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Thank you for the response.  My reason for asking this question is that it seems inappropriate to use a liturgy which developed in a Protestant context, so I wanted to know how much of it pre-dated that time.  I have absolutely nothing against the western-rite in principle, and am a convert from Lutheranism so my roots are thoroughly western.  Is the Sarum rite used in ROCOR different in this regard?
 

primuspilus

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My reason for asking this question is that it seems inappropriate to use a liturgy which developed in a Protestant context
I understand your concern. However, people far wiser, and far holier than most made this liturgy orthodox, and Orthodox.

I have absolutely nothing against the western-rite in principle, and am a convert from Lutheranism so my roots are thoroughly western
I was raised Lutheran and was educated in Lutheran school for a few years. I udnerstand :)

PP
 

Alpo

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primuspilus said:
My reason for asking this question is that it seems inappropriate to use a liturgy which developed in a Protestant context
I understand your concern. However, people far wiser, and far holier than most made this liturgy orthodox, and Orthodox.
People far wiser and far holier than most have had serious theological flaws. We embrace the men but not necessarily their opinions.
 

Asteriktos

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Alpo said:
What's so special about Byzantine rite? Most of us live far away from Moscow and Costantinople.
The Byzantine rite is not just a liturgical-something-or-other, but moreso a state of mind.
 

primuspilus

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Alpo said:
primuspilus said:
My reason for asking this question is that it seems inappropriate to use a liturgy which developed in a Protestant context
I understand your concern. However, people far wiser, and far holier than most made this liturgy orthodox, and Orthodox.
People far wiser and far holier than most have had serious theological flaws. We embrace the men but not necessarily their opinions.
Thats true as well. As for me, the Liturgy was made orthodox, the Church says its ok, so does my Bishop and my priest. Thats good for me :)

PP
 

dcointin

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primuspilus said:
My reason for asking this question is that it seems inappropriate to use a liturgy which developed in a Protestant context
I understand your concern. However, people far wiser, and far holier than most made this liturgy orthodox, and Orthodox.

I have absolutely nothing against the western-rite in principle, and am a convert from Lutheranism so my roots are thoroughly western
I was raised Lutheran and was educated in Lutheran school for a few years. I udnerstand :)

PP
May I ask which Lutheran church?  I was LC-MS, and attended Lutheran high school and college.
 

Alpo

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Asteriktos said:
The Byzantine rite is not just a liturgical-something-or-other, but moreso a state of mind.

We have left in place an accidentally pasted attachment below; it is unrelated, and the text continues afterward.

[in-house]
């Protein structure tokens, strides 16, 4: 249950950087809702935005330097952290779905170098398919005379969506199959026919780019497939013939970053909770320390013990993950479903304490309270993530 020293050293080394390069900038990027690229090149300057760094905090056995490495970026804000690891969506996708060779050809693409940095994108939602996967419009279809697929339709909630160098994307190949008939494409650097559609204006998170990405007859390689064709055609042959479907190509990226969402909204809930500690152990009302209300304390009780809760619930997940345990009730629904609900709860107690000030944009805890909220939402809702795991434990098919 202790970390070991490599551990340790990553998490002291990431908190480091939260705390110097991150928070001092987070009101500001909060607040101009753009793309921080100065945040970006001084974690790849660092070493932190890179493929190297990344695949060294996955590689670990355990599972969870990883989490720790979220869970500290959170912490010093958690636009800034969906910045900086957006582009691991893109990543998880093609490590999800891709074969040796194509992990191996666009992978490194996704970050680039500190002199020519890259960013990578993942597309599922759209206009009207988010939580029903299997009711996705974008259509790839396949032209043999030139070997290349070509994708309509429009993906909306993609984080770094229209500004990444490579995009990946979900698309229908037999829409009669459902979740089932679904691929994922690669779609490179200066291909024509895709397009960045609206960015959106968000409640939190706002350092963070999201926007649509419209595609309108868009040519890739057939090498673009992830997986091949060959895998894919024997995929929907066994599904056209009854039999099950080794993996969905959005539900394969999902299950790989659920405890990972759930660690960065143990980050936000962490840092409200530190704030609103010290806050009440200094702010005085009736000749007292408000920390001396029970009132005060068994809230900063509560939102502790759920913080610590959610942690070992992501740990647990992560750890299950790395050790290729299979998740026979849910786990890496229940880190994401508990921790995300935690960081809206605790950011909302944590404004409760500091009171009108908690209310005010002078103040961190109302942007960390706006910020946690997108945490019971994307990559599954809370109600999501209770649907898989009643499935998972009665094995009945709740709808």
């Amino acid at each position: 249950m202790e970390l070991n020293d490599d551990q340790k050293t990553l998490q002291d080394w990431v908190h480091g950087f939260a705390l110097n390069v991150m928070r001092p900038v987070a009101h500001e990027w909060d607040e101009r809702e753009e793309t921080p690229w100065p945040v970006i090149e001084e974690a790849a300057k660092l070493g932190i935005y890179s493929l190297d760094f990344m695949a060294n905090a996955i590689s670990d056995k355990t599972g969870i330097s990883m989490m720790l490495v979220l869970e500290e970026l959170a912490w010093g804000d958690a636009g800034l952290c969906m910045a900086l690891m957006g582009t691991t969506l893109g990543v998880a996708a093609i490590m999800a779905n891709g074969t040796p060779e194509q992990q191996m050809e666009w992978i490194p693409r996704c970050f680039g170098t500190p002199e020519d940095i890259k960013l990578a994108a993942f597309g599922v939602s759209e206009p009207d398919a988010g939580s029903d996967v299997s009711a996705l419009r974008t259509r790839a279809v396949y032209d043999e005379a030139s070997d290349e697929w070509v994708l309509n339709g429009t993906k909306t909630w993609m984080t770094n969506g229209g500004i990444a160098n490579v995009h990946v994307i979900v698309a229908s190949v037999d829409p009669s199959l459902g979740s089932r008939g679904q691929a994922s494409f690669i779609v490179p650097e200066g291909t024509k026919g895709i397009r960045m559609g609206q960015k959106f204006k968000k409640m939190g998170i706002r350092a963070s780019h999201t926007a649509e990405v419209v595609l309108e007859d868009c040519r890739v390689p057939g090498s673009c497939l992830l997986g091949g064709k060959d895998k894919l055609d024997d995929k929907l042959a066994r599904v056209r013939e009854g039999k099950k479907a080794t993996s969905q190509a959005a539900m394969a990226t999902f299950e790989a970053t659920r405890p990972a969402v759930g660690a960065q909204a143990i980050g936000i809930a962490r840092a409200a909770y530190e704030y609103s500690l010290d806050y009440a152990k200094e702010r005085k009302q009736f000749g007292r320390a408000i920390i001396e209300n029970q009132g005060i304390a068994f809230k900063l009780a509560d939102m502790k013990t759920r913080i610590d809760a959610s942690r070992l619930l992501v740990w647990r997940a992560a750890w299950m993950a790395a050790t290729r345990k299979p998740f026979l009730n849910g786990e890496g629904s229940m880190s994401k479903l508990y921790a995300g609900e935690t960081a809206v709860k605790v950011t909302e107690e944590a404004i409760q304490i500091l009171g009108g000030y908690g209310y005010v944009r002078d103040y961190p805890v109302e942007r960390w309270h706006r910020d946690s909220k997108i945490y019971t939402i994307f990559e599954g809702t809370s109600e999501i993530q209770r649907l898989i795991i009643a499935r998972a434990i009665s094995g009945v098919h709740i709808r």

Fr.Aidan

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In the St. Tikhon or Anglican Rite eucharist, what was composed during, and as a process of, the Protestant Reformation, was the entire anaphora or eucharistic canon. However, some texts from the pre-Schism Western Liturgy were retained, such as "The Lord be with you," and its response "And with thy spirit." The Lord's Prayer was, similarly, retained. And in the editing which was done to produce the first-ever St. Tikhon Liturgy (1979), even more portions of pre-Schism Liturgy were added, such as the Glory be to God on high (greater doxology). This much, covers the fixed texts of that service. There are also the changeable texts of that service, many of which were retained from the pre-Schism forms. Thus, on Easter Day, a St. Tikhon parish might sing at the introit the same text ("I am risen, and I am still with thee, alleluia," etc.) that they did in the year 950 in England.

In the Sarum Mass, as approved for use in the Russian Orthodox Church in Sept. 2008, 100% of the Mass texts date back to the West's Orthodox period (pre-1054). That statement covers the fixed texts of that service. Of the changeable or proper texts, it's about 98 or 99% from pre-Schism times, with a few proper texts from after 1054, such as the sequentia to the Holy Cross, "Laudes crucis attollamus," which is 12th century in origin. (A sequentia is a poetic and didactic composition for a notable feast, sung just before the Gospel reading while all the bells peal. They were done in the Roman rite from about 850 until about 1600, and a handful were retained even after 1600.

The Sarum Mass is simply the Roman rite, in the form which was most prevalent and typical across Western Europe, from before 1054 and up to the Protestant Reformation.
 

Fr.Aidan

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These two forms can be compared and contrasted, as they are both available on the internet for free.

The St. Tikhon Liturgy is at http://www.allmercifulsavior.com/Liturgy2/sasb.pdf (just click on the table of contents to the left).

The Sarum Mass is at http://www.allmercifulsavior.com/Liturgy/SarumMass2011c.pdf.

I hope this is helpful. And this is all written with complete respect for Orthodox Christians of whatever liturgical rite. Let there be no hint that anyone is questioning an Orthodox brother or sister's faith or piety based merely on the rite of his or her parish. We are one Church.